Are accessibility sites fatally flawed?

These are articles that you need to read:

  • Mike Davies: BarCamp London Accessibility Panel Thoughts

    Mike Davies is a great writer with some very refined thoughts about web accessibility. He also has some very strong opinions against universality. In this article, he describes what he perceives as a need for the accessibility community to create a strong voice which will discuss accessibility while completely excluding universality.

  • Mike Cherim: Failed? Fundamentally Flawed?

    Mike Cherim responds to Davies comments. Although agreeing with much of the article, Mike, the founder of one of the sites criticized, takes issue with the accusation that the sites mentioned as failed or flawed are what Davies describes. The main issue is this question of universality – Davies considers universality to be a dogmatic, pervasive poison in the accessibility world. Mike takes issue with this.

  • Web Standards Project (Ian Lloyd): Failed and Flawed Accessibility Organisations

    Ian raises the question again about whether this organizations are really flawed, and asks his readers for their opinions on what a “fixed” accessibility organization would be.

Mike Davies’ opinion, apparently, is that any organization which espouses universality and accessibility simultaneously is fatally flawed. Obviously, any forum is flawed by definition, since the open forum format can not justifiably exclude people with a different opinion. More closed organizations are flawed if they publish their opinions which promote universality at what he perceives to be the expense of accessibility.

I absolutely can’t agree that Accessifyforum is flawed – members of the forum may have opinions which differ; but that’s the entire point of a forum. The forum still provides better information for new practitioners of accessibility than they might find in many contexts. As to other accessibility sites? Yes, they’re flawed by Mike’s definition. But I’m not sure that I can agree with Mike’s opinion.

The problem, for me, is that I don’t really agree with Mike’s opinion about what a “universalist” is. Mike says:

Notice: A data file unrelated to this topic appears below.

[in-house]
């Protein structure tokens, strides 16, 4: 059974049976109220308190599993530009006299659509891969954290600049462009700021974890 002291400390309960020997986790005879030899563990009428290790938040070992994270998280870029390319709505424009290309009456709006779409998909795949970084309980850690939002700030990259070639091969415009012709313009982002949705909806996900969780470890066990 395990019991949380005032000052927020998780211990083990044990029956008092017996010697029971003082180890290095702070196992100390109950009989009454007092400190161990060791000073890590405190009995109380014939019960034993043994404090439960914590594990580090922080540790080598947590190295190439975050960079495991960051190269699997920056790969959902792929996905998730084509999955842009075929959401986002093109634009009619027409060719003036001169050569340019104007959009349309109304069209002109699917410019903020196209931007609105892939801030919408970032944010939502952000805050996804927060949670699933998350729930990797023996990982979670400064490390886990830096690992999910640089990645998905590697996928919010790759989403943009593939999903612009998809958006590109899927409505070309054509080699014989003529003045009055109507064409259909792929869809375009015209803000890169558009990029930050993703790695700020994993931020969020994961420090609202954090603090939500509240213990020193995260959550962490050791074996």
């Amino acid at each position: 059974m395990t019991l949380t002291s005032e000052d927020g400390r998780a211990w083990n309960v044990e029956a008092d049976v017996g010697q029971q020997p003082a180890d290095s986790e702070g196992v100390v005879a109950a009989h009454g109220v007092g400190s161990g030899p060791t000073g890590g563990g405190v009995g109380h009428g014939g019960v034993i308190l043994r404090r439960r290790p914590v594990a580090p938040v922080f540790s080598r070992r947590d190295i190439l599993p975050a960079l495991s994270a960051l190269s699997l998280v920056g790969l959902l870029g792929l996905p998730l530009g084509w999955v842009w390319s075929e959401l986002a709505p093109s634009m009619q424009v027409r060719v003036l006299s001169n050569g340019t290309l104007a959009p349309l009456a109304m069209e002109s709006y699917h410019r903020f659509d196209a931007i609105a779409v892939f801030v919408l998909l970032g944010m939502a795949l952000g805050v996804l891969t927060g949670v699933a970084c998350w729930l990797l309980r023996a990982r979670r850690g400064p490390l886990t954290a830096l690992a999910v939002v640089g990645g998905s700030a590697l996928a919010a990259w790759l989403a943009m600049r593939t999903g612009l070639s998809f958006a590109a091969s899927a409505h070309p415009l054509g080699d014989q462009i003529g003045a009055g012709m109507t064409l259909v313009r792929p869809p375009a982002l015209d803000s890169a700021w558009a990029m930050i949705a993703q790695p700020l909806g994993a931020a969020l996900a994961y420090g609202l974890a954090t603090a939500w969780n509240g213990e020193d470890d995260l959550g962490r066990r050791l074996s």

You can spot a universalist wearing an accessibility disguise by listening to their rationale as to why a website is not accessible – this includes whoppers like “Flash isn’t accessible because it doesn’t work in Lynx”, and “its inaccessible because it doesn’t validate”.

In my opinion, the person saying these terms is not a universalist: instead, they’re missing the point. They’re missing the basic understanding of accessibility – to provide access to content. More appropriately, “Flash isn’t accessible to Lynx users.” This is a valid statement. However, so might be “Lynx isn’t accessible to users with cognitive impairments.” Harder to verify, since it’s not impossible for a cognitively impaired user to use Lynx – but a site created with Flash, using larger, colorful buttons, images, and sound could be more usable.

Accessibility is not purely a function of technology: it’s a function of audience. Universalists attempt to make a site open to the widest possible choice of audiences. This will still potentially eliminate some audiences. The same is true of any accessible site: the important thing, however, is to make the site available for your audience. Knowing your audience is not a simple fact; but it’s the thing you need to pay perfect attention to in order to create an accessible site.

The problem with Flash is that the majority of designers don’t know how to use it to build an accessible web site. The most valuable thing I can imagine would be a training course on Flash design with accessibility in mind. I’d certainly sign up.

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10 Comments to “Are accessibility sites fatally flawed?”

  1. Thanks, Niqui! Where is this workshop taking place? Is it online? Your website doesn’t say…

  2. The problem with Flash is that the majority of designers don’t know how to use it to build an accessible web site. The most valuable thing I can imagine would be a training course on Flash design with accessibility in mind. I’d certainly sign up.

    I have my first Flash workshop planned for next month. I have more information about my Flash Accessibility workshop on my blog.

    Thanks for the interesting read.

    Niqui

  3. Thanks for jumping in, Mike. I wasn’t really knowledgeable enough to make any thorough counter-arguments on these statements. I should have noticed the issues you mentioned regarding JAWS and Windows Eyes, however…there are many outside issues requiring users to make use of one software set over another, most of which are outside of our control.

    I’ve edited both your comments to add blockquotes; I hope you don’t mind. This makes it easier for me to track the conversation.

    The price of Windows and the price of Windows-based screenreaders is not the fault, nor the responsibility, of the web developer. Its fine if you personally want to protect the choice of open source, but forcing it on others isn’t a reasonable option.